50 South Dakota Artists to Watch
50 Artists to Watch is a special project we’re embarking on in celebration of our 50th anniversary at the South Dakota Arts Council. This series of short artist features is intended to share the work of South Dakota artists on a wide platform. It is not intended as a list of top or best artists. It is not presented in any particular order. Featured artists are being selected from nominations sent to us. You can nominate an artist by emailing email@example.com. We can’t include them all, but we’ll keep all nominations on a list for future features and blogs.
Take note of Bryan Akipa, the next on our list of 50 artists to watch – because you’ll have the chance to watch him on a national stage next Friday when he takes part in the NEA’s National Heritage Fellowship Concert in Washington, D.C. The concert was live-streamed at arts.gov. Viewers can share comments and photos on Twitter using the hashtag #NEAHeritage16.
Bryan was recognized as a National Heritage Fellow by the National Endowment for the arts earlier this year. It’s the nation’s highest honor in the folk and traditional arts, and was given to just 9 artists in 2016.
Growing up in the Sisseton Wahpeton Oyate Reservation of northeastern South Dakota, Bryan Akipa did not know that traditional flutes were to be found in Dakota culture. That changed when he was studying painting with famed Dakota artist Oscar Howe at the University of South Dakota (USD). While in Howe’s studio, he saw and became entranced with a wooden mallard-head flute, made by Lakota artist Richard Fool Bull. Akipa spent hours studying, measuring, drawing it, and puzzling out how it was made. Eventually he made one of his own, carved with a pocketknife from red cedar. Thus began a career in music and art that helped revive a long put-away tradition. Akipa sought out tribal elders who knew the flute tradition, remembered songs, and showed him old flutes. He absorbed every bit of that knowledge and used it to perfect his art.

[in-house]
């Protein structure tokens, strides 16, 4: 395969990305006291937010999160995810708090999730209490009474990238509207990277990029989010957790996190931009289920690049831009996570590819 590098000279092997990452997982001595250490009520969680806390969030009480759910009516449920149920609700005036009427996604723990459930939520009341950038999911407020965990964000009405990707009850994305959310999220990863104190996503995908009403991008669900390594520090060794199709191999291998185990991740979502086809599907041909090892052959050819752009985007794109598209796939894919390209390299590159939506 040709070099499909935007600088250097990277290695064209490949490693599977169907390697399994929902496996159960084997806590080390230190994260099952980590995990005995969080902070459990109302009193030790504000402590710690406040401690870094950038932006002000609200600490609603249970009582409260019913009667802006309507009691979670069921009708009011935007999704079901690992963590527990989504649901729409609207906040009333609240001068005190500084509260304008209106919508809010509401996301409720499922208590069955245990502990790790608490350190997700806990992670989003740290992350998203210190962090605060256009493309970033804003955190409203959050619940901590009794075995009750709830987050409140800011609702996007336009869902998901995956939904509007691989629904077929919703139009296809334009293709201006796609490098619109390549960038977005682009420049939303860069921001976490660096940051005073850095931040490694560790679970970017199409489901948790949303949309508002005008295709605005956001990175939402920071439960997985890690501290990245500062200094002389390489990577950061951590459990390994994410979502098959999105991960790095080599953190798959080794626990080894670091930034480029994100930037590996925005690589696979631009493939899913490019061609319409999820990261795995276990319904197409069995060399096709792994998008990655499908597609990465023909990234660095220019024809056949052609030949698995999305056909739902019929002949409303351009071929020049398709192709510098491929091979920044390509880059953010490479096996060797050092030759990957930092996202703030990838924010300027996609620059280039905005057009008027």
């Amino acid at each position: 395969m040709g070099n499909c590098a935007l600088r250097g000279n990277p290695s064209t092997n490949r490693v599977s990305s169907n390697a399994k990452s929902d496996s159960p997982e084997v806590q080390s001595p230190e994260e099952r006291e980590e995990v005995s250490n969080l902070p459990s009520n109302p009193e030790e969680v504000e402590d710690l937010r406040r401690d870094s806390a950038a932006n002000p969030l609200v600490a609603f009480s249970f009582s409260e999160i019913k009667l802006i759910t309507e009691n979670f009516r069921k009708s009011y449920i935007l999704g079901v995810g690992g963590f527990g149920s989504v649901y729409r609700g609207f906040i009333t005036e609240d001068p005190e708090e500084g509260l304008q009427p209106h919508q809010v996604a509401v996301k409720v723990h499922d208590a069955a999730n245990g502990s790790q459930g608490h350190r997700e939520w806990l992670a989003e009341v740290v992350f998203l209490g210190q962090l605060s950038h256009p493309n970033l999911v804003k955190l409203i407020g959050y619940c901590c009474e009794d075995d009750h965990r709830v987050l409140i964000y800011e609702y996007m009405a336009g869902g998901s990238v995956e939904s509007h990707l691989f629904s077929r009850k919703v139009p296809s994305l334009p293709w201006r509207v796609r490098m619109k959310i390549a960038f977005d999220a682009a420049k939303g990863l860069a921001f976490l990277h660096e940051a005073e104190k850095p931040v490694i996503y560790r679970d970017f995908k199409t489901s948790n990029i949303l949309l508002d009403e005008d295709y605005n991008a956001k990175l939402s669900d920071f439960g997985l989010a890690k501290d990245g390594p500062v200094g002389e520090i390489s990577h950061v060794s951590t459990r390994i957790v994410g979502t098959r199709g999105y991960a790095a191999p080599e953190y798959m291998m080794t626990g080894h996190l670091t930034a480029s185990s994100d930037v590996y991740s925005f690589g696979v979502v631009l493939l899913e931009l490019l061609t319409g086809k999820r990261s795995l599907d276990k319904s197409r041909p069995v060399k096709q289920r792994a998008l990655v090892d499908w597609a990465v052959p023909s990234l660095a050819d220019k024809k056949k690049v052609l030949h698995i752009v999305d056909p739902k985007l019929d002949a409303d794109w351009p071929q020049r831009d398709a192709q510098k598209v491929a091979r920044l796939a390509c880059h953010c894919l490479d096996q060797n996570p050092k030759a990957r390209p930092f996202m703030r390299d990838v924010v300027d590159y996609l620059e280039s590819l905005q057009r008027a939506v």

“When I looked at the mallard flute for the first time, I was so amazed. I could not imagine that we had red cedar flutes in our culture. I wanted to play it, I wanted to hear it, and then I wanted one.”
Akipa took a break from college to serve in the Army, but his mentor Howe passed away shortly after Akipa returned to USD, so he changed his studies from art to elementary education. While working his first teaching job at the Pierre Indian Learning Center, he would often play the flute for his class, the music echoing through the building. Soon his fellow teachers were asking him to come to their classes, and other schools were inviting him to perform. He began making and selling flutes, in addition to performing, to supplement his income. Audiences began asking for recordings of his music, and after he produced his first CD in 1993, he realized he could turn his craft and music into a career. He has taught, demonstrated, performed at workshops, museums, schools, colleges, and prestigious venues across the country, always generous in sharing his knowledge. He has won several Nammies (Native American Music Awards) and has been nominated for a Grammy. In addition to making and playing flutes, Akipa is also a traditional dancer, visual artist, and digital media artist.
The flute circle would not be complete without passing on the tradition.
“For me, the red cedar flute and its aria are my cultural journey,” he said of the path that brought him where he is today. He has taught his son, friends, and relatives, most recently teaching two of his nephews through an apprenticeship grant from the South Dakota Arts Council.
[photo credit Michael Wolforth, Rapid City, SD]
Learn more about Bryan Akipa by visiting our Blog.